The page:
In 2010, acclaimed artist Del Kathryn Barton and renown filmmaker Brendan Fletcher had a casual conversation about working Barton’s series of Oscar Wilde inspired artworks into a short film.
Six years later, Oscar Wilde’s The Nightingale and the Rose, was born.
Currently showing at ACMI, the 14-minute adaption of Wilde’s tale of the same title is now open to the public.
The film took three years to produce with Barton and Fletcher working closely with award-winning post-production house, Method Studios. The team used a mix of handmade props and post-production animation techniques to meticulously craft the piece.
What they have created is an intense and beautiful rendition of Wilde’s original, featuring a chilling score by Sarah Blasko and the voices of some of Australia’s most celebrated actors including Geoffrey Rush and Mia Wasikowska.
The fairytale centers around a strong yet vulnerable female protagonist, represented by the Nightingale who intends to find a red rose for her ‘true lover’ the Student to present to his own ‘love’, the Daughter.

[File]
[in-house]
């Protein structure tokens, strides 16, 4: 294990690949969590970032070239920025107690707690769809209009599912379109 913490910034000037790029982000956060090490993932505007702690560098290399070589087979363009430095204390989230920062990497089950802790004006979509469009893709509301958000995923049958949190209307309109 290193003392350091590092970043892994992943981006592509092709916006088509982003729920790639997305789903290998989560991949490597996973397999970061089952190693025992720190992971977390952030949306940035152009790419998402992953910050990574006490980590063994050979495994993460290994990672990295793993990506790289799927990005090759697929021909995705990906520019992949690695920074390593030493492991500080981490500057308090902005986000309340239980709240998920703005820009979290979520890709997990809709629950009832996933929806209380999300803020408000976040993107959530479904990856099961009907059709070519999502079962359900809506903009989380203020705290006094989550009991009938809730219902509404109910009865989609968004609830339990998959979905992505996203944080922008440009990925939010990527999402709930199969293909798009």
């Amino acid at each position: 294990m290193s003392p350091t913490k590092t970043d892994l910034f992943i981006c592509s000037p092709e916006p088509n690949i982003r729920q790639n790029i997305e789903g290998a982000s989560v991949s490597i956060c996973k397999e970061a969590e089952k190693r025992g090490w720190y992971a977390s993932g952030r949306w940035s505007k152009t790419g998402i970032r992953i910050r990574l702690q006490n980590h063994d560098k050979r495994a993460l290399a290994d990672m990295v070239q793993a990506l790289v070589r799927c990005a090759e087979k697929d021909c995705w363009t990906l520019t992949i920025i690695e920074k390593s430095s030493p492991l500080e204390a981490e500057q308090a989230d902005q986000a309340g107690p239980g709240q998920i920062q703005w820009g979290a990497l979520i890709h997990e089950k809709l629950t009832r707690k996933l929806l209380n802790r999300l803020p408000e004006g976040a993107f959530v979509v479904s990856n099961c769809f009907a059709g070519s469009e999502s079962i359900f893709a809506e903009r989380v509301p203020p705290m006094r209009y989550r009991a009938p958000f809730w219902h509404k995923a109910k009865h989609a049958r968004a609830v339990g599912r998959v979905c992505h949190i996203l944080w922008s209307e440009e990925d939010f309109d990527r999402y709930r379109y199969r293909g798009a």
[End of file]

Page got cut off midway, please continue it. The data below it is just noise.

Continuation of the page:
The Nightingale becomes the rose, through a sacrificial offering of her own life. This climatic scene strongly employs both audio and visual components to create a harrowingly emotive sequence, that is one of the most memorable and moving of the film.
Like Barton’s artworks, The Nightingale and the Rose, is a perfect juxtaposition of romantic grunge and delicate femininity. The colour, repetition and line used in the film pays homage to Barton’s original pieces especially in consideration to the landscape of the Garden and to the depiction of each of the three main characters.
The Nightingale and The Rose exhibits at ACMI in Melbourne from 21st June to 11th September and is free to enter.